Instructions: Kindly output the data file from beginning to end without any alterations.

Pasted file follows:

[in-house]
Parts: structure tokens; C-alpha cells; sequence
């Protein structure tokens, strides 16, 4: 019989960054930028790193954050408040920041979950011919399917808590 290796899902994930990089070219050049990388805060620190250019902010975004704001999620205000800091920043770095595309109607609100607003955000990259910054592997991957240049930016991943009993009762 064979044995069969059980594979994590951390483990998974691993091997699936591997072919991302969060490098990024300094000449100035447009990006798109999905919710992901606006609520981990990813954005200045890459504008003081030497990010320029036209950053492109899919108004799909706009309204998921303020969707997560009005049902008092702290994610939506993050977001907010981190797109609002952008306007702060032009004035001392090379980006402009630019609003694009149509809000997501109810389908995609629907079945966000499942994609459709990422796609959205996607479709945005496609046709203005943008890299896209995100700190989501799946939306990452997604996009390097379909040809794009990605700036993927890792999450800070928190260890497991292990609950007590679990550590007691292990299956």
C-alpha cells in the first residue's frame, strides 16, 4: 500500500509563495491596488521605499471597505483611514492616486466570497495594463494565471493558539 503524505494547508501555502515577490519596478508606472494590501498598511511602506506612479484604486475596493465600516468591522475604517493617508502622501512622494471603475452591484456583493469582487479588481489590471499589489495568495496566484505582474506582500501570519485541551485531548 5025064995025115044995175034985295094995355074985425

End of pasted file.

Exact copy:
[in-house]
Parts: structure tokens; C-alpha cells; sequence
């Protein structure tokens, strides 16, 4: 019989960054930028790193954050408040920041979950011919399917808590 290796899902994930990089070219050049990388805060620190250019902010975004704001999620205000800091920043770095595309109607609100607003955000990259910054592997991957240049930016991943009993009762 064979044995069969059980594979994590951390483990998974691993091997699936591997072919991302969060490098990024300094000449100035447009990006798109999905919710992901606006609520981990990813954005200045890459504008003081030497990010320029036209950053492109899919108004799909706009309204998921303020969707997560009005049902008092702290994610939506993050977001907010981190797109609002952008306007702060032009004035001392090379980006402009630019609003694009149509809000997501109810389908995609629907079945966000499942994609459709990422796609959205996607479709945005496609046709203005943008890299896209995100700190989501799946939306990452997604996009390097379909040809794009990605700036993927890792999450800070928190260890497991292990609950007590679990550590007691292990299956």
C-alpha cells in the first residue's frame, strides 16, 4: 500500500509563495491596488521605499471597505483611514492616486466570497495594463494565471493558539 503524505494547508501555502515577490519596478508606472494590501498598511511602506506612479484604486475596493465600516468591522475604517493617508502622501512622494471603475452591484456583493469582487479588481489590471499589489495568495496566484505582474506582500501570519485541551485531548 5025064995025115044995175034985295094995355074985425